Sci Fi and powerful writing

I caught an episode of Deep Space Nine today, for the first time in ages, and was totally blown away by the power of the episode.

Like all good science fiction, this particular program succeeds because it shows ordinary people in recognisable situations, which can be seen all the more clearly for the unfamiliar setting.  I’ll give a little background, but the real life parallel will be obvious.

For anyone unfamiliar with it, it’s a Star Trek series based on Deep Space Nine, a space station (think motorway service station) near a planet, Bajor, and a wormhole (think motorway) to another quadrant, where the Cardassians originate.

A few years earlier, Cardassians occupied Bajor, and the Bajorans were freedom fighters standing up against the oppressors. Now Cardassia has retreated, and Bajor is trying to rebuild.

Kira is a Bajoran working on board Deep Space Nine (which is run by the Federation, a neutral group), and when a Cardassian calls in and asks for medical treatment, she accuses of him being the leader of a concentration camp.

At first the Cardassian insists he was just a filing clerk at the camp, and asks Kira how many Cardassian civilians she killed during her days as a freedom fighter (or terrorist). These are hard questions for Kira, but she sticks to her guns, researches, and eventually turns up a photo to prove the Cardassian really is the camp leader. Sure enough, he confesses and gloats about his crimes to her.

Just as they’re ready to hand him over to the Bajoran authorities for trial, further evidence turns up – the real camp leader died several years ago, and the guy claiming to be him seemed to have undergone plastic surgery, wound up his affairs and then deliberately sought passage to Deep Space Nine, where he was likely to be recognised and picked up.

So who exactly is he? In a moving conversation, Kira discovers that the Cardassian really was a filing clerk at the camp, who was horrified by the treatment of Bajorans but helpless to do anything about it. In despair, his conscience pricking him, he decided to pose as the camp leader and turn himself in, hoping that the ensuing trial would force Cardassia to face up to its crimes.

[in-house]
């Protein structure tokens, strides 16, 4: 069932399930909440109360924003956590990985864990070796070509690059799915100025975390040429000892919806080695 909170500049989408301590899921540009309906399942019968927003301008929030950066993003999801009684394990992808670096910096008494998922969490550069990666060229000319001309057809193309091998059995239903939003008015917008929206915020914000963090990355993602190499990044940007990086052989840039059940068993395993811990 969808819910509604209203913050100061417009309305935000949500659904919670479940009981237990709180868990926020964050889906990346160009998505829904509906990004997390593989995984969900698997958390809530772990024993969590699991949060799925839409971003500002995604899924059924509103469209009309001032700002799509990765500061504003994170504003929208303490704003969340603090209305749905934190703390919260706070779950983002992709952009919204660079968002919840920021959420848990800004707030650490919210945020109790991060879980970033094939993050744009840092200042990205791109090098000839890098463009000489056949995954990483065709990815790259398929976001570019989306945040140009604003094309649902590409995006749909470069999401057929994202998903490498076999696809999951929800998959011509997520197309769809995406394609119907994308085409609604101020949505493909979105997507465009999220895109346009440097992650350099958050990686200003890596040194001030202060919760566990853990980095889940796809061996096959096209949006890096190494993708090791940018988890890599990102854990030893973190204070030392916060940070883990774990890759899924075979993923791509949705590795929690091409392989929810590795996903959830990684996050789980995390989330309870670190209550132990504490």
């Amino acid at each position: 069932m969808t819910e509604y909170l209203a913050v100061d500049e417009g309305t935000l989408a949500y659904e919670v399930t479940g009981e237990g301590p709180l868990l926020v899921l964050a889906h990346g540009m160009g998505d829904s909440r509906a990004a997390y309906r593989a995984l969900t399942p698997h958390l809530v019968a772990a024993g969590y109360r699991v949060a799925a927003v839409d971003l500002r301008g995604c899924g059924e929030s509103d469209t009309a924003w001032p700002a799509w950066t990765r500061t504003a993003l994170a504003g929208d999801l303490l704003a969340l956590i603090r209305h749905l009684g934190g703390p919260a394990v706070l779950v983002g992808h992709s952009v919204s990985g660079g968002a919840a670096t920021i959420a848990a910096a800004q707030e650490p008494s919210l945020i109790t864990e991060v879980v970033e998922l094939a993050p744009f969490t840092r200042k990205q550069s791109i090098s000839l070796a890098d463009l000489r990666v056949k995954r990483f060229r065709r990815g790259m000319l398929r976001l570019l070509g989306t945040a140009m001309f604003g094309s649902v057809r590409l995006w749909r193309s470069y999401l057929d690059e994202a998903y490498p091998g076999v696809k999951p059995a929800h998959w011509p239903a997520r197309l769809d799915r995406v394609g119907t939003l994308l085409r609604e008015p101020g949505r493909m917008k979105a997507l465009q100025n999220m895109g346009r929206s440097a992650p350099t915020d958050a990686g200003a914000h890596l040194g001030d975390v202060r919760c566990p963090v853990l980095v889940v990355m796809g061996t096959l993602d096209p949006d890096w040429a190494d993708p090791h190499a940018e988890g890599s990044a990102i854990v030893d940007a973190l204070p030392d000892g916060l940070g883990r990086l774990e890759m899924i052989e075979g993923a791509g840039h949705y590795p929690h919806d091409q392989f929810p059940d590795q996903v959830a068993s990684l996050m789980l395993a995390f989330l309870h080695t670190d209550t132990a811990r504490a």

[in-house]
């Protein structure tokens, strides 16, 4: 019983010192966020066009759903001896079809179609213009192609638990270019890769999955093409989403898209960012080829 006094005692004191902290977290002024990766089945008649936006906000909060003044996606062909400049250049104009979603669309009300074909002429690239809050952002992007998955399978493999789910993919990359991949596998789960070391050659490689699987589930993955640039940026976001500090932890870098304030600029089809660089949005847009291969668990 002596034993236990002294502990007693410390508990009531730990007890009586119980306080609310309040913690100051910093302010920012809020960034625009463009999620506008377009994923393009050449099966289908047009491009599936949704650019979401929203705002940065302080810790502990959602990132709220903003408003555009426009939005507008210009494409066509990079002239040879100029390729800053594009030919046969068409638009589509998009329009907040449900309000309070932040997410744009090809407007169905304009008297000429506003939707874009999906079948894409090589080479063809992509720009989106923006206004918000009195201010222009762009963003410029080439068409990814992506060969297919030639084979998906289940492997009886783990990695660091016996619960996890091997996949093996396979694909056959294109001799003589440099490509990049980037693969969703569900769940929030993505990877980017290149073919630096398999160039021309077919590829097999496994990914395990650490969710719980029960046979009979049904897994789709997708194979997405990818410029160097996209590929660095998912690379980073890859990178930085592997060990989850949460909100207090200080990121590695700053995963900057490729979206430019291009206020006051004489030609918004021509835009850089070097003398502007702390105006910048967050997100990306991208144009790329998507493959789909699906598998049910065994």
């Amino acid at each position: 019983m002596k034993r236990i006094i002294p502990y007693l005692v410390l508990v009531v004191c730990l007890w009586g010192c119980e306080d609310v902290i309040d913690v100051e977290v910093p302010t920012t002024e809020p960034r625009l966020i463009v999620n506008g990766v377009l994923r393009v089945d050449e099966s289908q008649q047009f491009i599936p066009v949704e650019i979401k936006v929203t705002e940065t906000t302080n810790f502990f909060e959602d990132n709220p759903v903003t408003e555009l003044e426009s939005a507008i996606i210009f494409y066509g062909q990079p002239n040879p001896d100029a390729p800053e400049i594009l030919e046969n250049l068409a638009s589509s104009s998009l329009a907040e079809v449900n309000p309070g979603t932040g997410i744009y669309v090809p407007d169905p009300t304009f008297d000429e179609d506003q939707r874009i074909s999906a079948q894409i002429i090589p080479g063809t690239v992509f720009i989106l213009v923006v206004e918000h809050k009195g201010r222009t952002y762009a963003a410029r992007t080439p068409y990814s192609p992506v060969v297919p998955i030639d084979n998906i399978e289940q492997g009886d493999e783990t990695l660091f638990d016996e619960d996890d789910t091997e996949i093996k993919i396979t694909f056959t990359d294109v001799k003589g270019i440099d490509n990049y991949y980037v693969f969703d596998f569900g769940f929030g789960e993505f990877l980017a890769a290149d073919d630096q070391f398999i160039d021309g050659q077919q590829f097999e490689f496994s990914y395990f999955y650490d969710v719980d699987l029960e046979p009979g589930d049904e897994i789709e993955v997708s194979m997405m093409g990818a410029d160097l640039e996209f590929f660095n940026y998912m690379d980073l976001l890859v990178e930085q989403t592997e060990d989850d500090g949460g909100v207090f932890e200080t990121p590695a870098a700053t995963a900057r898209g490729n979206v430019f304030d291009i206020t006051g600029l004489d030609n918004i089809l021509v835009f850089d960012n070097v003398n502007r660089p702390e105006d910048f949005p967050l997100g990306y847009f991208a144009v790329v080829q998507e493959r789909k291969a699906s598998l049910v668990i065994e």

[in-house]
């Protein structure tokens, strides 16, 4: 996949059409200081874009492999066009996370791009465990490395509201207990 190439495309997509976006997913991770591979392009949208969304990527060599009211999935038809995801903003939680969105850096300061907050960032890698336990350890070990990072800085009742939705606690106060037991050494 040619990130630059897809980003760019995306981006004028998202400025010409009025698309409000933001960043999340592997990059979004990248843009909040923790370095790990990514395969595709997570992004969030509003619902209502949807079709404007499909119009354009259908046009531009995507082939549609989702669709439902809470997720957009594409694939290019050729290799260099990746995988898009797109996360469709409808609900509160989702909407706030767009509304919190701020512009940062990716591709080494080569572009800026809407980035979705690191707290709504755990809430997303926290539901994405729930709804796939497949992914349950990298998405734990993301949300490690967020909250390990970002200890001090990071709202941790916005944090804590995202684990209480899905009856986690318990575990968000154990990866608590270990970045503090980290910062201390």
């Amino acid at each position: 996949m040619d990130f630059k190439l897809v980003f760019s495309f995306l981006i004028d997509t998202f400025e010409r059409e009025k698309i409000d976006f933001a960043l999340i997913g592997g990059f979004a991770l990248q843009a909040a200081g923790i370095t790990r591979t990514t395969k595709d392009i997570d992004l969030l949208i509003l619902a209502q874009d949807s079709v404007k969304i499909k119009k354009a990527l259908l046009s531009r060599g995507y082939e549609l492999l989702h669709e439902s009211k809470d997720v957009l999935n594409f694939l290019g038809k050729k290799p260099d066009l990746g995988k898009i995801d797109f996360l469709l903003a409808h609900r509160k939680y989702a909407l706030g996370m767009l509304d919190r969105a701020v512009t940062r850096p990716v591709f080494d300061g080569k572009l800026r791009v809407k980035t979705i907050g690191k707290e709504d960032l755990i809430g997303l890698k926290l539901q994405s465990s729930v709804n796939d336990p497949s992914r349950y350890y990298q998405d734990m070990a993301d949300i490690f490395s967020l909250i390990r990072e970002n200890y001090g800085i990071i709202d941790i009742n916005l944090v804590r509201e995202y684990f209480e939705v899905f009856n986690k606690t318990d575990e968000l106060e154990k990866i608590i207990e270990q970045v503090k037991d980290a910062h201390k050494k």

Kira ends up sympathising with him and assuring him that he was not to blame for the crimes. As she escorts him to the ship to take him back home, one of the Bajorans who lives on the station rushes up and stabs him in the back. “What did you do that for?” cried Kira. “He’s not the camp leader.”

“He’s a Cardassian,” replies the man. “Isn’t that enough?”

“No,” says Kira, cradling the dying man in her arms. “It’s not enough.”

And at that moment you realise that while at the beginning of the episode she too felt that the only good Cardassian was a dead Cardassian, she and we had travelled on a journey that led to the conclusion that there is  good and bad on both sides, and that it pays to look far more deeply.

That, to me, holds all the power of a true science fiction story – just as Kira is absolutely certain at the beginning and has her attitude changed by the end, so we too realise that there are two sides to the story, and that you can’t lump everyone together, label them and feel secure in that labelling.

The tension between Bajor and Cardassia plays a large part in the show, as does the religious beliefs of the Bajorans, and while DS9 may not have the excitement of a new planet to visit every week, I do believe it helps the stories themselves to become much deeper, with very strong characterisation and situations that truly reflect society.

I would love the ability to write stories of that calibre. And I’m looking forward to a couple of weeks at home, when I can catch up with more DS9 episodes.

 

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